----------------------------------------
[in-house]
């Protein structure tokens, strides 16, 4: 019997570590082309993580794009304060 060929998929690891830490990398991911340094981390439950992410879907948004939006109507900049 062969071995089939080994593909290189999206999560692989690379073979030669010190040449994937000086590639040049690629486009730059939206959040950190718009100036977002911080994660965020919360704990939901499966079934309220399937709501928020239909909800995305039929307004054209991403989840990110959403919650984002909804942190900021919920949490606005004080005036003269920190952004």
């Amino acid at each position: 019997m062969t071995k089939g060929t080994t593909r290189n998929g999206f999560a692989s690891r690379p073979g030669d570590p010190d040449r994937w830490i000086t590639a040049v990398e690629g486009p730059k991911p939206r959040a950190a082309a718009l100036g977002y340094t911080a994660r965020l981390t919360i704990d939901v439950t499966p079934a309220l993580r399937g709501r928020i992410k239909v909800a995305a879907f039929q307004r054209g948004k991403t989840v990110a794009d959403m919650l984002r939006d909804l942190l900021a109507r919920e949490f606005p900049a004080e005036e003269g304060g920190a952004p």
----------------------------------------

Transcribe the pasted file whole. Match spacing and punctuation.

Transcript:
[in-house]
């Protein structure tokens, strides 16, 4: 019997570590082309993580794009304060 060929998929690891830490990398991911340094981390439950992410879907948004939006109507900049 062969071995089939080994593909290189999206999560692989690379073979030669010190040449994937000086590639040049690629486009730059939206959040950190718009100036977002911080994660965020919360704990939901499966079934309220399937709501928020239909909800995305039929307004054209991403989840990110959403919650984002909804942190900021919920949490606005004080005036003269920190952004």
């Amino acid at each position: 019997m062969t071995k089939g060929t080994t593909r290189n998929g999206f999560a692989s690891r690379p073979g030669d570590p010190d040449r994937w830490i000086t590639a040049v990398e690629g486009p730059k991911p939206r959040a950190a082309a718009l100036g977002y340094t911080a994660r965020l981390t919360i704990d939901v439950t499966p079934a309220l993580r399937g709501r928020i992410k239909v909800a995305a879907f039929q307004r054209g948004k991403t989840v990110a794009d959403m919650l984002r939006d909804l942190l900021a109507r919920e949490f606005p900049a004080e005036e003269g304060g920190a952004p």